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What’s Considered Weird in a City Where Anything Goes?

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by Arlen Hollis Kane

The answer will knock the cleats off your feet.

I’d like you to know that there is an elderly couple who live in my neighborhood. They are nicely rounded, quite friendly and dress from head to toe in psychedelic tie-dye.   We’re not talking muted shades of color that meld gently from greens to blues to purples to reds.  We’re talking bright turquoise, vivid orange, howling crimson, punctuated by yellows that could make the sun weep.

I often see them chatting amiably with the sidewalk fruit vendor on Broadway and 89th Street.  And, oh, did I mention, one member of the couple has a long white beard, also tie-dyed to match the colors of the day.  Welcome to my world.

I’d like to introduce you to another local citizen.

To ease you into this gentleman’s proclivity, let me first tell you that he likes cats.  And birds.  Parrots and parakeets.  So what, you say?  So he takes them out for a stroll and to hob-nob with the hoi polloi.  Again you say, so what?  So the birds ride on the heads of the cats.  I may have seen a parakeet riding on the head of a parrot, but I can’t say for sure.

We children of the 70’s remember Moondog, a fixture on Manhattan streets. Although he dressed as a Viking, he seemed a gentle soul, and we loved spotting him calmly standing among the suits frantically sprinting to their next martini.

The 1980’s brought us Adam Purple, an observer of environmental issues.

Although an early advocate of what would become the green movement, he dressed entirely in purple, including his jaunty little hat and sneakers.

Purple Man, as he was known, spent his days biking all over Manhattan collecting horse manure to fertilize an empty lot, which under his care became a thriving garden.  When his collection was sparse, he would head to Central Park, where the carriage horses were always reliable depositors.  After a time, we began to see Purple Woman.  Yes, our beloved environmentalist had a girlfriend.  Collections doubled.

I could go on with examples of the fascinating and some would say weird characters that inhabit my world, but I think you’ve got the idea.  What’s most interesting to me is not that these men and women and their peculiarities live among us here in the Big Apple, but rather that except for a glance, we don’t pay them no never mind.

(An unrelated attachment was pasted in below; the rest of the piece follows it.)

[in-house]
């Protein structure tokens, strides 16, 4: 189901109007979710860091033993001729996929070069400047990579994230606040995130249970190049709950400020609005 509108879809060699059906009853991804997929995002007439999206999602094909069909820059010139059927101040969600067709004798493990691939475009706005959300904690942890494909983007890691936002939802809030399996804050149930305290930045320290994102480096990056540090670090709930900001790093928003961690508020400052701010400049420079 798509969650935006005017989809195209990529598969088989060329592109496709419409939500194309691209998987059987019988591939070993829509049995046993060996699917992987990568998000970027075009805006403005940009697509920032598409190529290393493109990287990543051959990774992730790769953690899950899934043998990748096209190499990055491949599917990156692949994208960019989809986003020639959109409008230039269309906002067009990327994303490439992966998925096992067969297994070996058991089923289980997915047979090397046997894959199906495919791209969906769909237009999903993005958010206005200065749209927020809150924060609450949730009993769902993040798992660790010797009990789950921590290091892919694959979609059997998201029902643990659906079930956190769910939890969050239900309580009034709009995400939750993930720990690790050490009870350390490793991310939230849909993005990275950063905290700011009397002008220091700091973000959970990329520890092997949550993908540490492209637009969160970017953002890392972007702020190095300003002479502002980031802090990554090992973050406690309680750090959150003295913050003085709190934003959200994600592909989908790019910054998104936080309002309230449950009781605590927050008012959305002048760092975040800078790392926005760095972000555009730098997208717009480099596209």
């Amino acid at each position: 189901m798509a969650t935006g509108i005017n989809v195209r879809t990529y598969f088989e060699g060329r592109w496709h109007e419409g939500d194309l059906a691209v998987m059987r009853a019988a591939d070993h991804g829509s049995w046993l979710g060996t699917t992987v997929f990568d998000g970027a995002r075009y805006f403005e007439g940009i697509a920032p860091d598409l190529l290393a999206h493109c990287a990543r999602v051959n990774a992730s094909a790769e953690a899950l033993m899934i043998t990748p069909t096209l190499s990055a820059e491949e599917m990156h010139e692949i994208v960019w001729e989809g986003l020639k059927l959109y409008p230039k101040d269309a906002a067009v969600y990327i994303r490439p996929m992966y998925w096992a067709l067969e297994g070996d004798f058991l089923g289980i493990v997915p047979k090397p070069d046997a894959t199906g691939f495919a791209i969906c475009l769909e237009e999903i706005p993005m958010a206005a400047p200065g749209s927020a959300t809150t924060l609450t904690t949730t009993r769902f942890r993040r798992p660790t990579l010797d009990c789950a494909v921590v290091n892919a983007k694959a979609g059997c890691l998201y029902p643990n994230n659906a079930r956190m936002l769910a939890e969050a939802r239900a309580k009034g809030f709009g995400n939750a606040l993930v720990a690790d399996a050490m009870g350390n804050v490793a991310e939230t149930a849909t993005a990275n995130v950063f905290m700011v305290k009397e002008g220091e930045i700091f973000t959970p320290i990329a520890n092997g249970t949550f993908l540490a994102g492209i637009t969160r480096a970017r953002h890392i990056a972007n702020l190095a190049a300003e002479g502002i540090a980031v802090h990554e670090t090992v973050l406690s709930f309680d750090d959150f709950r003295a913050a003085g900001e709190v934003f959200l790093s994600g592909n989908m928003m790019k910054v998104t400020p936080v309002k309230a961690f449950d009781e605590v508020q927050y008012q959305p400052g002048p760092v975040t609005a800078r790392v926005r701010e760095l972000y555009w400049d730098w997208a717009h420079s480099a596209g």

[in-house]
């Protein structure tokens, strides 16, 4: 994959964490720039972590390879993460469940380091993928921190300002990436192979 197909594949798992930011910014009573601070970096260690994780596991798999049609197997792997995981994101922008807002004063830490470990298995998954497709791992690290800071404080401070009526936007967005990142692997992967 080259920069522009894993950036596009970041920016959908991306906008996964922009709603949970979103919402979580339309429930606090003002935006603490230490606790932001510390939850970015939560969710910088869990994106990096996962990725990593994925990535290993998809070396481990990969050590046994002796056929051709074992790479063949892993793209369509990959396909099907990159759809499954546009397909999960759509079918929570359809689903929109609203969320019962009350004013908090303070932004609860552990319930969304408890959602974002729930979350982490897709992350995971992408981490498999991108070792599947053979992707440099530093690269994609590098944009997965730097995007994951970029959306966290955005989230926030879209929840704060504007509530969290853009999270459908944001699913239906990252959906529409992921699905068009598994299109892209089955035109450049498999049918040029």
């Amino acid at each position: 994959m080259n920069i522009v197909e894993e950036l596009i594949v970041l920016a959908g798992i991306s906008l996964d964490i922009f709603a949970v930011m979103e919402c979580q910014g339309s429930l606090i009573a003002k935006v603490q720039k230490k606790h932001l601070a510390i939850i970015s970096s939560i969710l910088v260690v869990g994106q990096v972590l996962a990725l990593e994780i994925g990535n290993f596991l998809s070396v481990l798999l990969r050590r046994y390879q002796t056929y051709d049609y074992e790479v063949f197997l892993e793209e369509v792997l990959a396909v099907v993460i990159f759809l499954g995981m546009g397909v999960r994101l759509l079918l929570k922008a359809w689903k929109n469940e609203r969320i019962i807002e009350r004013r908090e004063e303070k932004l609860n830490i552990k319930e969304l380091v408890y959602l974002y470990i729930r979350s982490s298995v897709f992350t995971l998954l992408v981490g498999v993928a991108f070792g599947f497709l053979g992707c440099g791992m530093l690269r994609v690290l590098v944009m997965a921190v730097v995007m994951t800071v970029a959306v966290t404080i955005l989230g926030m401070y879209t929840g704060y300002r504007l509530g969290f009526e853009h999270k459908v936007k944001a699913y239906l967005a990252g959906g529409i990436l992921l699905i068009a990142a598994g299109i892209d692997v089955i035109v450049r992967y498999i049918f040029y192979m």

It’s just how it is, and frankly I like it.

Several days ago, I carried home a single golf club that I received as a gift.  My benefactor hadn’t a bag or container appropriate for such an item.  No worries, I said.  I’m weaning myself off plastic bags and have taken to carrying home grapefruits in my hand.

As I exited my friend’s lobby, handbag strung across my shoulder, a relaxed grip on the aforementioned golf club, I was greeted by a gentleman bemused by the sight of me and my club, then another, then a couple, then a family of five.  And this continued all the way home.  Did they think it was a defensive weapon wielded by a paranoid New Yorker?  An homage to the Masters, being held the following weekend?  Or just a weird sight in Manhattan?

What I learned that day is if you want to garner some attention in this town, forget about dressing like a Viking, or collecting manure like the Purple people, or tie-dying your beard, just carry a golf club down West 72nd Street.  Obviously, in Manhattan, there’s nothing weirder than that.

Welcome to my world.


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Arlen Hollis Kane

Arlen Hollis Kane is a Manhattan-based award-winning writer.  Memos from Manhattan, her regular column for 50PlusToday, is reflective of her love affair with her hometown.  Her focus is on writing about the ever astonishing people, places and events that inspire the phrase “only in New York.”

After reaching 50, she fulfilled a childhood passion by enrolling in the Fashion Institute of Technology.  She designs and hand makes scarves, handbags and jewelry. Her abstract acrylics and photographs have been featured in a one-woman show in the Gallery of the Borough President of Manhattan, and in juried shows, including at the National Arts Gallery.

Arlen volunteers for Dorot, an organization that helps seniors stay engaged and socialized, and Big Apple Greeter, which gives visitors the experience of seeing New York with a local.

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